Home > Leaving Blythe River(2)

Leaving Blythe River(2)
Catherine Ryan Hyde

And there was no way Ethan was getting any kind of therapy. Unless his parents split, moved apart, which seemed likely now. If he went with his mother, there might be a slim chance. But his father didn’t believe in therapy. Not the mental kind, anyway. He was an athlete, Ethan’s father. An ultramarathon runner, a triathlete, no stranger to sports injuries. Physical therapy was well within his comfort zone. But what’s on the inside . . . his father believed you take care of that on your own.

The officer picked up a clipboard and began scanning what Ethan could only assume was the form Ethan and another cop had completed earlier. A moment later he looked up and narrowed his eyes.

“What?” Ethan managed.

“Looking at what you put down for your date of birth.”

“I’m seventeen.”

“Right . . .”

“I know I don’t look it. I get that. But it’s the truth.”

“Got some ID? Oh, wait. That would have been in your wallet. And that got stolen, right?”

“No. I never had it with me. It’s in my carry-on bag. Long story. It’s at home.”

“Okay, well, your parents can bring it later.”

“Am I the suspect here?”

Before asking that question, Ethan had been pleased by the gradual return of his voice. It had made him feel a tiny bit more optimistic, as though lost belongings could be relocated. But now it had gotten him in over his head.

The cop sat back in his chair. “No. Of course not. And I didn’t mean to make you feel that way. Just . . . sometimes it’s a little bit of a red flag when somebody lies on the reports.”

“I didn’t lie. I’m seventeen.”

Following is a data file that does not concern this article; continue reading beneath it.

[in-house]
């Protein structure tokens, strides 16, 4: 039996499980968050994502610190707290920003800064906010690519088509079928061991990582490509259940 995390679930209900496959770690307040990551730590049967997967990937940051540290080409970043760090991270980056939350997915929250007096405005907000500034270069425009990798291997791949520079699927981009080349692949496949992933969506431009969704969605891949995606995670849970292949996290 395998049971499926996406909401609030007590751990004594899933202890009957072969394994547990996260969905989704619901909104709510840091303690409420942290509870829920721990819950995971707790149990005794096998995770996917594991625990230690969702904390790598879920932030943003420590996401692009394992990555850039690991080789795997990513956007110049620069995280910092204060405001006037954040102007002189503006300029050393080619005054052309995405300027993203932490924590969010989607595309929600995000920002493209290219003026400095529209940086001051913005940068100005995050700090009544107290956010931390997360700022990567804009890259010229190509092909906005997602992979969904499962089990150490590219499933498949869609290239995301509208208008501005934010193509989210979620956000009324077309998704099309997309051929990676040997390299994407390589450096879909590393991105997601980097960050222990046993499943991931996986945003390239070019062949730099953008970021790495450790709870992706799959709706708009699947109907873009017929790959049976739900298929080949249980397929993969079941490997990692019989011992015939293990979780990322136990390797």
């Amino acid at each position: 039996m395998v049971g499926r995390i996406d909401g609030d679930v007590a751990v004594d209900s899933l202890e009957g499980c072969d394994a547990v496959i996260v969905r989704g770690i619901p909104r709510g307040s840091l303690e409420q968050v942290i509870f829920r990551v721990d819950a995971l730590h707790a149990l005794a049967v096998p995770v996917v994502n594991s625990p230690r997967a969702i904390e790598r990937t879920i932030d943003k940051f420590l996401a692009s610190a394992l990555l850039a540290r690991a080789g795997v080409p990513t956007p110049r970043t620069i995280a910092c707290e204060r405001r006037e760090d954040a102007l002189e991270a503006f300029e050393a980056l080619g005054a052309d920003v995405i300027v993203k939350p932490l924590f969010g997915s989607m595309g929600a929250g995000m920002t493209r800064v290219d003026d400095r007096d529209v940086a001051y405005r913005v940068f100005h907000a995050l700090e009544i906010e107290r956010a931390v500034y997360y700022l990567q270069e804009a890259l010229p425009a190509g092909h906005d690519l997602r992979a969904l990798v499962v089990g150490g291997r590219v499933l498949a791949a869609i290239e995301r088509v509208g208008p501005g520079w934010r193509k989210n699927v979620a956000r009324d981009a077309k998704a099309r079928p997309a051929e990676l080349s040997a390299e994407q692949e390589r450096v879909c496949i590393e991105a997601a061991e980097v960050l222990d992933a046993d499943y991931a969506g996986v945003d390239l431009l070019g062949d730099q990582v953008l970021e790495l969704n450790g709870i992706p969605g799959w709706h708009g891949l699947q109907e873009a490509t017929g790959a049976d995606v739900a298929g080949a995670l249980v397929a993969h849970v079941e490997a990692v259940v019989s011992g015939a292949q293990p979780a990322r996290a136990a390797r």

“Okay. Well. We’ll just put a pin in that for now. I’ve read the report of the incident. And I just have one question. What were you doing out on the street by yourself at two thirty in the morning?”

Ethan looked down at his own jeans and said nothing.

“I mean, it’s not illegal or anything. Maybe I wouldn’t even ask if you looked seventeen. But however old you are, you must know you look like a kid. I would have made you for twelve or thirteen. It just seems strange that you’d be wandering around all alone at night in the city. You know? I just thought there might be a story around that.”

Ethan said nothing for what felt like a long time. He just sat and trembled, and hoped this unexpected line of questioning would go away.

When it seemed clear it wouldn’t, he asked, “Do I have to answer that?”

“Was it a drug thing?”

“No! It wasn’t anything like that. It was just some stuff in my family. There was just this stuff going on. That I had to get away from.”

“This ‘stuff’ . . . is it anything you need to report?”

“No, sir.”

“You getting hit at home?”

“No, sir.”

“Anybody getting hit at your house?”

“No, sir.”

“Because, you know. It was enough to drive you out onto the street at two thirty in the morning. And you don’t seem like the bravest little guy on the planet. No offense. Just, you have to have some confidence to walk around Manhattan at that hour. I’d just want you to tell me if you feel like your safety is in danger at home.”

Ethan sat trembling for a moment, not knowing what to say. Not knowing how to say, “It’s the kind of stuff where you’re getting hurt on the inside. And people don’t get arrested for that. Even though maybe they should.”

“It’s not that kind of stuff,” he said.

“Okay, fine.” The officer seemed to wrap up his concerns just that easily. He could just finish up and move on. Ethan wished he knew how such a thing was done. “You got a good look at the guy, right?”

The room swam again, too brightly, as the man’s image came clearly into Ethan’s head, his unshaven face just inches away.

Bye. Bye. The words kept playing on a loop in Ethan’s brain.

“Yes, sir,” he said in a trembly whisper.

“Okay, then. We’re going to have you look at some mug shots.”

It was five thirty in the morning when Ethan looked up to see his father standing over his chair. He squeezed his eyes shut and looked away.

They were in a very bright room with mug books on the table. Ethan had seen many horrible faces over the last couple of hours—and a few pleasant-enough ones, and others that just looked sad—but he had not seen the horrible face that had loomed so close to his own.

Bye. Bye.

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